Wednesday, July 6, 2011

No Criminal Charges: The Vermont Attorney General Announces Conclusions About Entergy

Today, William Sorrell announced that he was not filing criminal charges against Entergy. He announced this with as much anti-Entergy innuendo as he could manage. While newspapers describe a person caught red-handed as the "alleged" murderer, Sorrell speaks as if he is sure that Entergy is guilty of a crime, but he just couldn't find the evidence.

None of this innocent-until-proven-guilty stuff for Sorrell. He explains that perjury is SO hard to prove, he lacks "the smoking gun evidence"... "to prove that this untrustworthy behavior was criminal," and so forth. He goes on to say that the "active phase of the investigation" is over, "more evidence" may come to light in the future allowing him to file criminal charges against Entergy.

You can watch the whole thing on the video above; I don't have to repeat it here.

Sorrell's short report is also available. There's no new information in the report, as far as I can tell. If you want, you can compare it against the other three reports exonerating Entergy. (You can find links to those reports in my previous blog post.) Frankly, why bother? I have better things to do with my time than check whether, in 17 months of investigations, Sorrell found an email that I had not seen before.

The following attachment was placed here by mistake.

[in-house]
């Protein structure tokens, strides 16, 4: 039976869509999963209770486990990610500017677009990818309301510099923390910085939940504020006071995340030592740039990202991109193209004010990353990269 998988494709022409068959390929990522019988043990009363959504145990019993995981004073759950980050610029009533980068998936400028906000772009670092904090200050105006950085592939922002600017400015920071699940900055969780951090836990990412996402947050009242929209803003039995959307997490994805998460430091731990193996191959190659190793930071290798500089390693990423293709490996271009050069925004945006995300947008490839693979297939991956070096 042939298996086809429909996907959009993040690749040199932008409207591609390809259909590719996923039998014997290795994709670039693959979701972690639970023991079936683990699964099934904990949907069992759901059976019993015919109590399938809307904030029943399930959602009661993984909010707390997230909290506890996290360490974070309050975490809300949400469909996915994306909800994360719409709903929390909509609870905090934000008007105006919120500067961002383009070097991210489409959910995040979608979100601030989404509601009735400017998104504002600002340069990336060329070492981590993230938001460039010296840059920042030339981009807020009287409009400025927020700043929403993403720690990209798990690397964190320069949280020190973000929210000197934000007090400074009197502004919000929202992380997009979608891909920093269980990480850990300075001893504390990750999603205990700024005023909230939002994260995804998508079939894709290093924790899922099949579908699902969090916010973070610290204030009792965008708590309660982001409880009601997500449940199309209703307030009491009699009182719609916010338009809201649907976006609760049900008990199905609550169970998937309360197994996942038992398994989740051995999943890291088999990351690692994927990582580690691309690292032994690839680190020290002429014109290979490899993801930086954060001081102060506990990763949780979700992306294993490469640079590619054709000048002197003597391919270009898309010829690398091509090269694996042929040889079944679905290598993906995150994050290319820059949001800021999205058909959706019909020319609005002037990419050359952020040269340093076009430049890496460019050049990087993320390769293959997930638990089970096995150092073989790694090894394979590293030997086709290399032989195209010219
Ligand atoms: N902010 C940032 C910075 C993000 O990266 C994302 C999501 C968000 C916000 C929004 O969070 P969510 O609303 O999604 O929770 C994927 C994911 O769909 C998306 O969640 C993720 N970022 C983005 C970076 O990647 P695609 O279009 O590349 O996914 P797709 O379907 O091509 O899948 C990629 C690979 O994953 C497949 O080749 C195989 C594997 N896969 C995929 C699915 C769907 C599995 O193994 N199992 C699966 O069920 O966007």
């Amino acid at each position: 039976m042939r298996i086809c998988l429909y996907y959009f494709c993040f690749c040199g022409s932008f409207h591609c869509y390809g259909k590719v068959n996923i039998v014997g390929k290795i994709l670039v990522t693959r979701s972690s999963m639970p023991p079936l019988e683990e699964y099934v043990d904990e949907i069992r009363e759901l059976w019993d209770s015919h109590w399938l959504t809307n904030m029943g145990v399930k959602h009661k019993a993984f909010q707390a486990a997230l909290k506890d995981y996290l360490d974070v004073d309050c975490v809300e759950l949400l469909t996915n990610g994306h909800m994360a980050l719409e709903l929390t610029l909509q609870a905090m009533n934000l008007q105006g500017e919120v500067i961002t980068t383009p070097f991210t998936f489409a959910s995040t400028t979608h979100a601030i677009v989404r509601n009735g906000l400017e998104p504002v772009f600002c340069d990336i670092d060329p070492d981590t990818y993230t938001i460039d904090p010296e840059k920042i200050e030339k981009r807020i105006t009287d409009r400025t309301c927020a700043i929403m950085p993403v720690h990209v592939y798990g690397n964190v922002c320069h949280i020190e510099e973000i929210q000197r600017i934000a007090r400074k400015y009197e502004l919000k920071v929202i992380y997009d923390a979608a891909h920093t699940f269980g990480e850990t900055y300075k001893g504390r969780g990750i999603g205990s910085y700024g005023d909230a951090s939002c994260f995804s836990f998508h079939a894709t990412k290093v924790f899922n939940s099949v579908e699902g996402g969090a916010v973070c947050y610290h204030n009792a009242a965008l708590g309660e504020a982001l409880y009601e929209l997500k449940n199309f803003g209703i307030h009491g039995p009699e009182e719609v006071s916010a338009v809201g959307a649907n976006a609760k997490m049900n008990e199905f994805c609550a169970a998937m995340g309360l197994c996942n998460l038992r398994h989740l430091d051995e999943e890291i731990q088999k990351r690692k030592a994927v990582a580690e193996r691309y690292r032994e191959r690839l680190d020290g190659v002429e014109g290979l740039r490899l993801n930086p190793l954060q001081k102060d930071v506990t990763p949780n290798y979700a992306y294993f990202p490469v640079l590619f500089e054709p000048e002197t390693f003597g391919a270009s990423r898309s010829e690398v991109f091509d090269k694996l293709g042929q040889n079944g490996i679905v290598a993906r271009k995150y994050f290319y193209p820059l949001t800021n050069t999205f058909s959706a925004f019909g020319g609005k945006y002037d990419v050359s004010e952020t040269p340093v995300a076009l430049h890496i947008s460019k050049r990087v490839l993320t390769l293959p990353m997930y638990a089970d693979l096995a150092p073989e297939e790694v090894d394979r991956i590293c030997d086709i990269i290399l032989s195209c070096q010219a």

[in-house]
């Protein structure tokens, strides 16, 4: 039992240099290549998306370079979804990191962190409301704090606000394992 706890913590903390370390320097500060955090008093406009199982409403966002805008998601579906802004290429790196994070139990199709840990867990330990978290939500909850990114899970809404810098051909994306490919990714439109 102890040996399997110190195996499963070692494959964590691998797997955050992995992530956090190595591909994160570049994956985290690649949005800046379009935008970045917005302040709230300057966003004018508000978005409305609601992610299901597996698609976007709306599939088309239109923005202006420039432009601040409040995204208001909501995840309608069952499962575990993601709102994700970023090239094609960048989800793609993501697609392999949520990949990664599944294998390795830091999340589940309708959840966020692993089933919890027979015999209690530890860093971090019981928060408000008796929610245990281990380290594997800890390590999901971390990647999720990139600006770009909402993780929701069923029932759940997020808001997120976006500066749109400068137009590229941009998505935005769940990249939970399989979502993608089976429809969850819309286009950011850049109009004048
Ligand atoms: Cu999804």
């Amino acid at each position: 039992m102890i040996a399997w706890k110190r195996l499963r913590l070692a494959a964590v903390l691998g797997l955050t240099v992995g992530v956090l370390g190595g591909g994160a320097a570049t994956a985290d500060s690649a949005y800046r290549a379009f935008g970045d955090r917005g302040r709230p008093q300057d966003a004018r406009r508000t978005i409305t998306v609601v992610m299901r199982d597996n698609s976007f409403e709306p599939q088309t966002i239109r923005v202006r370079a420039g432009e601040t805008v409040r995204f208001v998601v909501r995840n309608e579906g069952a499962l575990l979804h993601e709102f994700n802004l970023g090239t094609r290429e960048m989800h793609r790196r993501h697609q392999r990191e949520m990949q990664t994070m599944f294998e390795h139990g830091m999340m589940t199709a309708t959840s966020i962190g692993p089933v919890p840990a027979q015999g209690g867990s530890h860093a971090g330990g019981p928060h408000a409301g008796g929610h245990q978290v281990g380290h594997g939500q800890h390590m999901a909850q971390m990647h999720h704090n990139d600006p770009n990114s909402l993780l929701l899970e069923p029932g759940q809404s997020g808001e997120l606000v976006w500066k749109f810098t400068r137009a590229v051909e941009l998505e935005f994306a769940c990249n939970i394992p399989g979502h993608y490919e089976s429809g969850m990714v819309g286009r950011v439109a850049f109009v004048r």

Also, whatever emails Sorrell includes, he concludes that he does not have evidence to file criminal charges.

My Smoking Gun About Sorrell

According to AP, Shumlin "respected Sorrell's conclusions." Then Shumlin took his usual cracks at "Entergy Louisiana" whose "pattern of misinformation" is "not how we expect businesses to act here in Vermont."

Speaking of misinformation, how is a Vermont Attorney General supposed to act? I believe I have a smoking gun about serious inconsistencies in Mr. Sorrell's statements about the investigation.

Sorrell wants to convince us of two things, which are basically contradictory. He wants the people of Vermont to believe:
  • He did a thorough, lengthy investigation (17 months, millions of pages of documents, interviews, etc.)
  • His investigation cost the taxpayers very little money.
In his press conference, Sorrell declares that both these things are true, despite the obvious contradictions. He describes a year and half of legal investigations of a major company, in a complicated situation....but the whole thing cost---wait for it---$100,000.

That's right. As far as I can tell, $100,000 per year is less than a full-time State's Attorney would receive. (I moused around the Vermont state job board to determine this.)

How did Sorrell do such a lengthy investigation and spend so little money? Did he charge-back the investigation to Entergy somehow? I don't think governments can charge people or companies for investigating them. Governments can certainly charge fines, but that implies a trial and conviction.

There's a smoking gun here. Sorrell isn't saying everything about his investigation. In my opinion, this $100,000 number is part of Sorrell's pattern of misleading the people of Vermont. I'm a taxpayer in this state, and I don't like it.